Nevertheless, I’m still quite pumped about that game since I just love classic Castlevania that much. And we here at Silver Soul wish them luck.
The team behind the sleeper-hit, atmospheric horror game Scratches is back with their next big project: Asylum. Buenos-Aires-based developer Senscape Interactive has chipped away at their new release for a decade, making its development truly a labor of love…and boy does it show! But during that time, the industry has witnessed other releases related to asylums and their hospital mistreatment of patients. So what does Senscape have in store for players in a post-Outlast-and-Fran-Bow world? Well judging by its brand-new page in the Steam store: a lot. Check out the most recent gameplay footage here!
After finding success with point-and-click masterpiece Scratches, Augustín Cordes launched Senscape Interactive in his home-country of Argentina in 2010. Since then they have created their own game engine known as Dagon, and with it has built Asylum painstakingly over the past ten years, which little to no budget. Taking that into account, this game looks even more fantastic. Asylum aptly takes place in the Hanwell Mental Institute, a singular building featuring over a hundred rooms that the player is free to explore.
Cordes’ style is that of a more atmospheric horror, instilling a sense of dread by a nuanced environment rather than a series of jump-scares or blood and gore (however they have promised a little bit of that here and there). Because Cordes and his team rely so heavily on atmosphere, fans of his work can attest to the extreme level of detail within his environments…which might explain why this game has taken ten years to make! According to Senscape on their 2013 Kickstarter page, “the deeper you go and the more attention you pay to your surroundings, the more Hanwell Mental Institute will reveal about its true nature.” So this is definitely a game where you might want to settle in to your favorite chair with a hot (or cold) beverage of your choice, and take your time moseying through the halls.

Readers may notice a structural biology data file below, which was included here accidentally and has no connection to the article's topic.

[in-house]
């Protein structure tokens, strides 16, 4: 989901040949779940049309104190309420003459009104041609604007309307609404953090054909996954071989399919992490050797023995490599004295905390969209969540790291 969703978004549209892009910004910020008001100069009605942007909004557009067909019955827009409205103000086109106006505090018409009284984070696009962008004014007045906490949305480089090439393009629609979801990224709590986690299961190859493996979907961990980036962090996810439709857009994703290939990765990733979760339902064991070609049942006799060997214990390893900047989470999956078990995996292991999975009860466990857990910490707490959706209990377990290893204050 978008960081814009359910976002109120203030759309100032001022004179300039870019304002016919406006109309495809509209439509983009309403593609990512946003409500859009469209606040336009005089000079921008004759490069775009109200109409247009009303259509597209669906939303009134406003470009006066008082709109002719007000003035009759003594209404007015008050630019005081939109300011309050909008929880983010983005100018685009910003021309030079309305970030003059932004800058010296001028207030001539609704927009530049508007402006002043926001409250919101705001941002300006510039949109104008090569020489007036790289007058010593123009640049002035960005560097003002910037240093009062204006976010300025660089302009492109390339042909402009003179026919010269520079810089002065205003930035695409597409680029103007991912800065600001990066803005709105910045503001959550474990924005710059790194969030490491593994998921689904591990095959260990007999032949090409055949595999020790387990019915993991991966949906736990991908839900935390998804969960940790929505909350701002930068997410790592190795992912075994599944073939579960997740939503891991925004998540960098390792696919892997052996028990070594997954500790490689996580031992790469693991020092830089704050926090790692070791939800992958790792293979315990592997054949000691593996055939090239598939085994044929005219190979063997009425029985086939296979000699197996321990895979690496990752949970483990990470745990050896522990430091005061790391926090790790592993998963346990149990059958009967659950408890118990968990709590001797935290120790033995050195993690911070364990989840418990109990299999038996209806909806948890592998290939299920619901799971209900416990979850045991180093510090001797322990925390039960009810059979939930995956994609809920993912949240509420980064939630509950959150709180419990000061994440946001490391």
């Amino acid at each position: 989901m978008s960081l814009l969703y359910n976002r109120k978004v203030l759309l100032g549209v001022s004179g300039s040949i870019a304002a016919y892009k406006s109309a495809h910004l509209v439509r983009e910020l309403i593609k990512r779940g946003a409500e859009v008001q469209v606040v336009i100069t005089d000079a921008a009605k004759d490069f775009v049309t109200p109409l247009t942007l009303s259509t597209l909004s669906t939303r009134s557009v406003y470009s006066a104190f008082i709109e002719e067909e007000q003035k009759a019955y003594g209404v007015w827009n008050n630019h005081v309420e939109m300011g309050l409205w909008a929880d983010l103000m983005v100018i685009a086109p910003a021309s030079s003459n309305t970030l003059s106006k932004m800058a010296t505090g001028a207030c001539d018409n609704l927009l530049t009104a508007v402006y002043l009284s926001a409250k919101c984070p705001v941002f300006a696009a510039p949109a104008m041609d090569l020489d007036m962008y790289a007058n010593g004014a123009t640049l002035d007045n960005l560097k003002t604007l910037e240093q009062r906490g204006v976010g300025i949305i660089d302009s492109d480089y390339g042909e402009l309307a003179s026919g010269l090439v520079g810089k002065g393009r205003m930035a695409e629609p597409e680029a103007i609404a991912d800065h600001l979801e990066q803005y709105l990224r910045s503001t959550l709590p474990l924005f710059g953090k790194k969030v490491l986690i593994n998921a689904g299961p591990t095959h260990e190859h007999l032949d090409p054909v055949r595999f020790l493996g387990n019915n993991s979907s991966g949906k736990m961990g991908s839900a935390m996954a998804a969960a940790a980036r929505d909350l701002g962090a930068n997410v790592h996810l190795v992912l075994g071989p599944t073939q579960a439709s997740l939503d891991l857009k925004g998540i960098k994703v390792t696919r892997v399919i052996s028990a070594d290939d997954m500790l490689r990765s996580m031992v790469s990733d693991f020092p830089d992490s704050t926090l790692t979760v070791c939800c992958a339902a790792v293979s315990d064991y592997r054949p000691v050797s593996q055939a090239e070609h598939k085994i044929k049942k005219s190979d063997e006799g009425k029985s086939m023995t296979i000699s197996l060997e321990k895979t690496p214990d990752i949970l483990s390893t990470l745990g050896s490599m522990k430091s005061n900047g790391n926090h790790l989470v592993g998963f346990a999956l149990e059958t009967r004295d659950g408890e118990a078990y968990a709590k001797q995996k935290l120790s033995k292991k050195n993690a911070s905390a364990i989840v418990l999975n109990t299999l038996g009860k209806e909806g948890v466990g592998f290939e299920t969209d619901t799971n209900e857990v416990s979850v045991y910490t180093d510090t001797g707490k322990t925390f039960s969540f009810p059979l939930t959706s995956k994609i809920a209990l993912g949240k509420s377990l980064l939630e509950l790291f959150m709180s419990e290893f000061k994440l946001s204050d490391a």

Those following the development of the project have noted that the game has undergone a series of cosmetic incarnations, the most recent being the final selection: an old-school 1980s horror vibe. Providing a more vintage, almost kitschy feel with more dynamic lighting and use of pops of color. Typically the words “horror,” “kitschy,” and “pops of color” don’t usually coincide, but it definitely works, here. Check out these screenshots you’ll see what we mean: